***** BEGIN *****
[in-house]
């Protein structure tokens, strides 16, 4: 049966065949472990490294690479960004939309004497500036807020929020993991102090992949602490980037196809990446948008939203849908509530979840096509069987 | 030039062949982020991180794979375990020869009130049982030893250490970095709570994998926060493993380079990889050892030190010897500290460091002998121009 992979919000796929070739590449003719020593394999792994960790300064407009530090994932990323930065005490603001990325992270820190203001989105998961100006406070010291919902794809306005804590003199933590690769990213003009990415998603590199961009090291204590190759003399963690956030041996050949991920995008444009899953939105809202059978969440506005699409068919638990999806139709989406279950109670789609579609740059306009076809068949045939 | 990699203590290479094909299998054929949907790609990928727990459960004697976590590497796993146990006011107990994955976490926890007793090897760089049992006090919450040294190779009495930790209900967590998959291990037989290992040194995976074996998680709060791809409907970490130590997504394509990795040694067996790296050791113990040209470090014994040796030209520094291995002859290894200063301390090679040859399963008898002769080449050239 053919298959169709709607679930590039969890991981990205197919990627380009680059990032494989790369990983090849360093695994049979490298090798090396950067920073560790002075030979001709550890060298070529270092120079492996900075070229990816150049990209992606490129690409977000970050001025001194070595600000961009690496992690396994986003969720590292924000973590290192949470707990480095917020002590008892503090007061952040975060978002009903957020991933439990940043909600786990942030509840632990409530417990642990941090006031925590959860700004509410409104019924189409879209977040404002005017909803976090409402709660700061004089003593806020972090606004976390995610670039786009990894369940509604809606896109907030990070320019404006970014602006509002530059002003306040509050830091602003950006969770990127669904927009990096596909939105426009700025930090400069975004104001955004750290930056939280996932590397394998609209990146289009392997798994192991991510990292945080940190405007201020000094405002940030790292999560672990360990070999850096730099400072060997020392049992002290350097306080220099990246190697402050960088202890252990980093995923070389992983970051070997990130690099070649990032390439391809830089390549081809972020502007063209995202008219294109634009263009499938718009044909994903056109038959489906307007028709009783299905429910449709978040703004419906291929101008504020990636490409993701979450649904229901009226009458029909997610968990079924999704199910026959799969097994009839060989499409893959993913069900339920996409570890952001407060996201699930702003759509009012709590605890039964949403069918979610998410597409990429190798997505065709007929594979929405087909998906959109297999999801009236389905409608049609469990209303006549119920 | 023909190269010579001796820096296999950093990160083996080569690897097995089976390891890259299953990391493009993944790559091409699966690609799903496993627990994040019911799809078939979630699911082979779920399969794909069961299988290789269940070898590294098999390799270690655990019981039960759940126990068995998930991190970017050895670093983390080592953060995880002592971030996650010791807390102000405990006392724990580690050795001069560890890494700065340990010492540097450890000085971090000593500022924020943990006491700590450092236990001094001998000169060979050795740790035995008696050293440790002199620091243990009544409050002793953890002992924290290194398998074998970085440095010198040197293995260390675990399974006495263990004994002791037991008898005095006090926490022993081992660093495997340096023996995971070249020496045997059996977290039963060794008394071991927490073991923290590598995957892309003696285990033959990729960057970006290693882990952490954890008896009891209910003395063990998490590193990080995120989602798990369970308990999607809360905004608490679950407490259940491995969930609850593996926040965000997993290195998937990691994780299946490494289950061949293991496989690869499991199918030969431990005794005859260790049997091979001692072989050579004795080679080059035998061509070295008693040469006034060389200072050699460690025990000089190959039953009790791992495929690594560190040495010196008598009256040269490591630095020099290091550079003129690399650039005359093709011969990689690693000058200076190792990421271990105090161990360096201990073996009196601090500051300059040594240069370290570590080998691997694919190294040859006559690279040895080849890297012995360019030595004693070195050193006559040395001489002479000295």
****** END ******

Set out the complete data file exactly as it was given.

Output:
[in-house]
């Protein structure tokens, strides 16, 4: 049966065949472990490294690479960004939309004497500036807020929020993991102090992949602490980037196809990446948008939203849908509530979840096509069987 | 030039062949982020991180794979375990020869009130049982030893250490970095709570994998926060493993380079990889050892030190010897500290460091002998121009 992979919000796929070739590449003719020593394999792994960790300064407009530090994932990323930065005490603001990325992270820190203001989105998961100006406070010291919902794809306005804590003199933590690769990213003009990415998603590199961009090291204590190759003399963690956030041996050949991920995008444009899953939105809202059978969440506005699409068919638990999806139709989406279950109670789609579609740059306009076809068949045939 | 990699203590290479094909299998054929949907790609990928727990459960004697976590590497796993146990006011107990994955976490926890007793090897760089049992006090919450040294190779009495930790209900967590998959291990037989290992040194995976074996998680709060791809409907970490130590997504394509990795040694067996790296050791113990040209470090014994040796030209520094291995002859290894200063301390090679040859399963008898002769080449050239 053919298959169709709607679930590039969890991981990205197919990627380009680059990032494989790369990983090849360093695994049979490298090798090396950067920073560790002075030979001709550890060298070529270092120079492996900075070229990816150049990209992606490129690409977000970050001025001194070595600000961009690496992690396994986003969720590292924000973590290192949470707990480095917020002590008892503090007061952040975060978002009903957020991933439990940043909600786990942030509840632990409530417990642990941090006031925590959860700004509410409104019924189409879209977040404002005017909803976090409402709660700061004089003593806020972090606004976390995610670039786009990894369940509604809606896109907030990070320019404006970014602006509002530059002003306040509050830091602003950006969770990127669904927009990096596909939105426009700025930090400069975004104001955004750290930056939280996932590397394998609209990146289009392997798994192991991510990292945080940190405007201020000094405002940030790292999560672990360990070999850096730099400072060997020392049992002290350097306080220099990246190697402050960088202890252990980093995923070389992983970051070997990130690099070649990032390439391809830089390549081809972020502007063209995202008219294109634009263009499938718009044909994903056109038959489906307007028709009783299905429910449709978040703004419906291929101008504020990636490409993701979450649904229901009226009458029909997610968990079924999704199910026959799969097994009839060989499409893959993913069900339920996409570890952001407060996201699930702003759509009012709590605890039964949403069918979610998410597409990429190798997505065709007929594979929405087909998906959109297999999801009236389905409608049609469990209303006549119920 | 023909190269010579001796820096296999950093990160083996080569690897097995089976390891890259299953990391493009993944790559091409699966690609799903496993627990994040019911799809078939979630699911082979779920399969794909069961299988290789269940070898590294098999390799270690655990019981039960759940126990068995998930991190970017050895670093983390080592953060995880002592971030996650010791807390102000405990006392724990580690050795001069560890890494700065340990010492540097450890000085971090000593500022924020943990006491700590450092236990001094001998000169060979050795740790035995008696050293440790002199620091243990009544409050002793953890002992924290290194398998074998970085440095010198040197293995260390675990399974006495263990004994002791037991008898005095006090926490022993081992660093495997340096023996995971070249020496045997059996977290039963060794008394071991927490073991923290590598995957892309003696285990033959990729960057970006290693882990952490954890008896009891209910003395063990998490590193990080995120989602798990369970308990999607809360905004608490679950407490259940491995969930609850593996926040965000997993290195998937990691994780299946490494289950061949293991496989690869499991199918030969431990005794005859260790049997091979001692072989050579004795080679080059035998061509070295008693040469006034060389200072050699460690025990000089190959039953009790791992495929690594560190040495010196008598009256040269490591630095020099290091550079003129690399650039005359093709011969990689690693000058200076190792990421271990105090161990360096201990073996009196601090500051300059040594240069370290570590080998691997694919190294040859006559690279040895080849890297012995360019030595004693070195050193006559040395001489002479000295």